As for your comments on community gardens etc. – I’m with you there. When I designed the Culinary Gardens for SAIT it was with that same thought in mind – what is this going to look like when not brimming with veggies, herbs and all manner of greens? The brick patio, bordered pathways, wooden structures and even the adobe style wood-fired oven, all provide something attractive to look at during the winter, as will the fruit bearing shrubs and perennial herbs (once they grow up a bit). I had originally designed a sequenced planting of Skyrocket junipers, dwarf currants and daylilies along the outside of the fence bordering the garden, but they opted not to plant these – too bad, it would have looked elegant during the growing season and provided some much needed colour and structure at this time of year.
      Anyways, thanks for reading!

      Sue

  8. Diana Lane says:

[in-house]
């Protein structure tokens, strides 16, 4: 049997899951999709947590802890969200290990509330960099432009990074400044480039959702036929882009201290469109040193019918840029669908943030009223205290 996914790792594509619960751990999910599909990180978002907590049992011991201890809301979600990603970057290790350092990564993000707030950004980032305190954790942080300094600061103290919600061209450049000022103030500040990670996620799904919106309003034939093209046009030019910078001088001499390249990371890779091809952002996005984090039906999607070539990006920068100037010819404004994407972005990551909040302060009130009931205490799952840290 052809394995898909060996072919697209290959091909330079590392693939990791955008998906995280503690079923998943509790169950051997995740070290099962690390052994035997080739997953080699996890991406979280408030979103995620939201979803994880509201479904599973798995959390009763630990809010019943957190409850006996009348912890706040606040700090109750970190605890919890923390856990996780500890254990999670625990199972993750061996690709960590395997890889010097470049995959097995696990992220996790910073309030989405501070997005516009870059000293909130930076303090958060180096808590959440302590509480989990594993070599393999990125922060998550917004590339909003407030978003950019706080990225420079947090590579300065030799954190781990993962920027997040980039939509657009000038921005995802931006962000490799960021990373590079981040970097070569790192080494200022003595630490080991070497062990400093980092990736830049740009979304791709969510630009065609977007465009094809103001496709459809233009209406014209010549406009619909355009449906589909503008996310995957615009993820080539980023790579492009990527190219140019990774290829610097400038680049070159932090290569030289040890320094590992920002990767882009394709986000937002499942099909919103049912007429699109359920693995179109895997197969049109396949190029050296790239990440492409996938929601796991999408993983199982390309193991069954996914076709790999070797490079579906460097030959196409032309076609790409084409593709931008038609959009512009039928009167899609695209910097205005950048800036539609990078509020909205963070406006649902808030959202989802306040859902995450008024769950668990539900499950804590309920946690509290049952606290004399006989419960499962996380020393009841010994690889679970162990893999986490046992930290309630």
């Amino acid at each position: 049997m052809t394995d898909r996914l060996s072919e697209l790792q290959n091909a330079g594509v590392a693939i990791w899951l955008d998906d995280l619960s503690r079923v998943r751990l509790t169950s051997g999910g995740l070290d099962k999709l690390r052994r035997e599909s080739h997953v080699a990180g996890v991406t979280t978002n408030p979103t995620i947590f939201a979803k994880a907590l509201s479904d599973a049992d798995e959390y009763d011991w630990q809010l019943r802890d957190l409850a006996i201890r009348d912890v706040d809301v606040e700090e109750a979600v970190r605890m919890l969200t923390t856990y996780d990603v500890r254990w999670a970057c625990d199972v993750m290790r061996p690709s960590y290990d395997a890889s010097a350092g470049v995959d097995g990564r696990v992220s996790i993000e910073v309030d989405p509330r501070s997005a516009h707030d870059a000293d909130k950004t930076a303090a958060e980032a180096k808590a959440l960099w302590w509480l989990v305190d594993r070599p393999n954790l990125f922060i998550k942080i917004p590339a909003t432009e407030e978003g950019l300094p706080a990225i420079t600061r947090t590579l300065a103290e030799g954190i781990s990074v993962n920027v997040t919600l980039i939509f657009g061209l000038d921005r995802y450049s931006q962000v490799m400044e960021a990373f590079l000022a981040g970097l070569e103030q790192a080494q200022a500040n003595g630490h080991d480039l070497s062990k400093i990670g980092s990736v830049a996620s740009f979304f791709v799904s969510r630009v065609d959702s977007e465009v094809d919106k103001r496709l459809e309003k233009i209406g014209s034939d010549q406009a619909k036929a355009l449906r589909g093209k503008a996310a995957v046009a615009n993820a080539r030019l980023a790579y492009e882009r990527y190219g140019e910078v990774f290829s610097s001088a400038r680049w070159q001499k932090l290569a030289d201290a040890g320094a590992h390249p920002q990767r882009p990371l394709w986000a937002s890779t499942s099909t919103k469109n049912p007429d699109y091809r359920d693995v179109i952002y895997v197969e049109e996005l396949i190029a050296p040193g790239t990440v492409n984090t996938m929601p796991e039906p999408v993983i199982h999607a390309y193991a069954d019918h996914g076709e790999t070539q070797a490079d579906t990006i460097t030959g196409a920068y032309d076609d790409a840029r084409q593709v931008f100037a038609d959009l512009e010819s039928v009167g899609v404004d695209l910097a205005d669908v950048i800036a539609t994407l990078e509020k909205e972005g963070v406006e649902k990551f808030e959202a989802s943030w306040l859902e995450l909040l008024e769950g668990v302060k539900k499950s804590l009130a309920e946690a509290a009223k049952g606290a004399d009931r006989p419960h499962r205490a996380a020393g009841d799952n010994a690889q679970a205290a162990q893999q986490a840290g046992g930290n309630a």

I so agree with your your two pet peeves of lighting and security signs! I have moved our security sign to the side of the house and so far have not jumped into lighting until I find something that is aesthetically pleasing. Love the pictures!! That KF grass and gazing ball are beautiful!

    • Thanks Diana,

      Moving the security sign to the side of the house was great idea – still visible but not front and centre. Glad you like the photos. I’ve discovered finding good pics is a real challenge – for every 100 I take, I’m lucky to be happy with one or two of them! I’ve gained a huge respect for garden photographers!

      Sue

  9. Treva Usher says:

    Well Done! You really are a very good writer. I enjoyed reading this and can’t wait to hear more of your opinions supported by great photos.

    • Hi Treva,

      Thanks so much for the positive feedback! I’ll be including some photos of designs I’ve done that you and your team of ‘gorgeous guys’ installed – I’ll be sure to let everyone know whose fine workmanship it is. Looking forward to the coming season and working together again.